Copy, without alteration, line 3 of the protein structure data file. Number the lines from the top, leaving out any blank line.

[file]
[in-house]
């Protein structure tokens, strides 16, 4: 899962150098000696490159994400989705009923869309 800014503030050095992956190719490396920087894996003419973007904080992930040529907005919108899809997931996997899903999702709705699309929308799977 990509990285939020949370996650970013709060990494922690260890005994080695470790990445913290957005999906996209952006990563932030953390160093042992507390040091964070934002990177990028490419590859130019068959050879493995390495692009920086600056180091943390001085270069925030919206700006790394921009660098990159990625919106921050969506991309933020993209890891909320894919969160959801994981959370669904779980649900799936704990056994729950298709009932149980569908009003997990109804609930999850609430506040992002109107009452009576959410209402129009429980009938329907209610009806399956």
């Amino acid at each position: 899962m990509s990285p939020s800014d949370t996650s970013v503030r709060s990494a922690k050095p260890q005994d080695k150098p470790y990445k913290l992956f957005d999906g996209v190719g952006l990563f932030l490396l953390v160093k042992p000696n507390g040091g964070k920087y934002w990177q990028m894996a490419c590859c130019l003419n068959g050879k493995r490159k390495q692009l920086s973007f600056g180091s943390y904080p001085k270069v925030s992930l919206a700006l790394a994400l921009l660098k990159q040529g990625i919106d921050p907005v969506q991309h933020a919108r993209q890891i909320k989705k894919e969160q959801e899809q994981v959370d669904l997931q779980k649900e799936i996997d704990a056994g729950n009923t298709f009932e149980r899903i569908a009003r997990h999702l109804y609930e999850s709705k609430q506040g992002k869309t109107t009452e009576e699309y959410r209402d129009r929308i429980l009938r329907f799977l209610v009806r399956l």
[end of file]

């Amino acid at each position: 899962m990509s990285p939020s800014d949370t996650s970013v503030r709060s990494a922690k050095p260890q005994d080695k150098p470790y990445k913290l992956f957005d999906g996209v190719g952006l990563f932030l490396l953390v160093k042992p000696n507390g040091g964070k920087y934002w990177q990028m894996a490419c590859c130019l003419n068959g050879k493995r490159k390495q692009l920086s973007f600056g180091s943390y904080p001085k270069v925030s992930l919206a700006l790394a994400l921009l660098k990159q040529g990625i919106d921050p907005v969506q991309h933020a919108r993209q890891i909320k989705k894919e969160q959801e899809q994981v959370d669904l997931q779980k649900e799936i996997d704990a056994g729950n009923t298709f009932e149980r899903i569908a009003r997990h999702l109804y609930e999850s709705k609430q506040g992002k869309t109107t009452e009576e699309y959410r209402d129009r929308i429980l009938r329907f799977l209610v009806r399956l």